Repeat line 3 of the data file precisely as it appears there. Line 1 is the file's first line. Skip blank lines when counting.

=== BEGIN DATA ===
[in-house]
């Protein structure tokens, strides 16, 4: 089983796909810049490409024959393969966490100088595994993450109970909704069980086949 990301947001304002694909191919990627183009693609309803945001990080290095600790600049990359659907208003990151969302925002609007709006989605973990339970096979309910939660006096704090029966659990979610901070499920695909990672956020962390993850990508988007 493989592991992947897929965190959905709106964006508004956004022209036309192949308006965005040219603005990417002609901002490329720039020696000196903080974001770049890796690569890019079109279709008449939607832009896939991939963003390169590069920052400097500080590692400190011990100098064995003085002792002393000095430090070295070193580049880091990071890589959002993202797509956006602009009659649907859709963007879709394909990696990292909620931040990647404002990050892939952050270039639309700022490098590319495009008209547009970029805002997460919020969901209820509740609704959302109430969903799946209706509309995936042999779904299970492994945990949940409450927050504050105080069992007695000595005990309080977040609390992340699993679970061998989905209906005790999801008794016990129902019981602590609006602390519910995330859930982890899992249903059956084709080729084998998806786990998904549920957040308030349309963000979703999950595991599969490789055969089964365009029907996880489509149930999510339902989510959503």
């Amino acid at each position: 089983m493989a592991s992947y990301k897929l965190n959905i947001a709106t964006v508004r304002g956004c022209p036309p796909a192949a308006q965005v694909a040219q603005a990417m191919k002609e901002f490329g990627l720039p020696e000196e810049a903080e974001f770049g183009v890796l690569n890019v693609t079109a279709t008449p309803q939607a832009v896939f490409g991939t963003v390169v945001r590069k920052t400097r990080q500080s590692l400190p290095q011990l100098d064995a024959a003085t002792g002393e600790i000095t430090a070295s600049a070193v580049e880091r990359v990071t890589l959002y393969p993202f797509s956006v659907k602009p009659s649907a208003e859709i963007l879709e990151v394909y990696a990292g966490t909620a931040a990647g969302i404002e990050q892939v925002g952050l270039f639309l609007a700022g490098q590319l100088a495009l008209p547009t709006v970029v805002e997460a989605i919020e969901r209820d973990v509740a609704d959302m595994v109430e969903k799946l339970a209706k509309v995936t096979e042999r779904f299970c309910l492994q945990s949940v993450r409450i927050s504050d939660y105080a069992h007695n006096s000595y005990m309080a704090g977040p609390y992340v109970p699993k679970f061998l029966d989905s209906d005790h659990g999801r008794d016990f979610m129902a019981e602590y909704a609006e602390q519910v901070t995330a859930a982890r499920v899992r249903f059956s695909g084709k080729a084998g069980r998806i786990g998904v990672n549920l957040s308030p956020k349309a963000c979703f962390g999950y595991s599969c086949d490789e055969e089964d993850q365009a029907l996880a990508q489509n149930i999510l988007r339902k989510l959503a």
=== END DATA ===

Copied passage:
């Amino acid at each position: 089983m493989a592991s992947y990301k897929l965190n959905i947001a709106t964006v508004r304002g956004c022209p036309p796909a192949a308006q965005v694909a040219q603005a990417m191919k002609e901002f490329g990627l720039p020696e000196e810049a903080e974001f770049g183009v890796l690569n890019v693609t079109a279709t008449p309803q939607a832009v896939f490409g991939t963003v390169v945001r590069k920052t400097r990080q500080s590692l400190p290095q011990l100098d064995a024959a003085t002792g002393e600790i000095t430090a070295s600049a070193v580049e880091r990359v990071t890589l959002y393969p993202f797509s956006v659907k602009p009659s649907a208003e859709i963007l879709e990151v394909y990696a990292g966490t909620a931040a990647g969302i404002e990050q892939v925002g952050l270039f639309l609007a700022g490098q590319l100088a495009l008209p547009t709006v970029v805002e997460a989605i919020e969901r209820d973990v509740a609704d959302m595994v109430e969903k799946l339970a209706k509309v995936t096979e042999r779904f299970c309910l492994q945990s949940v993450r409450i927050s504050d939660y105080a069992h007695n006096s000595y005990m309080a704090g977040p609390y992340v109970p699993k679970f061998l029966d989905s209906d005790h659990g999801r008794d016990f979610m129902a019981e602590y909704a609006e602390q519910v901070t995330a859930a982890r499920v899992r249903f059956s695909g084709k080729a084998g069980r998806i786990g998904v990672n549920l957040s308030p956020k349309a963000c979703f962390g999950y595991s599969c086949d490789e055969e089964d993850q365009a029907l996880a990508q489509n149930i999510l988007r339902k989510l959503a």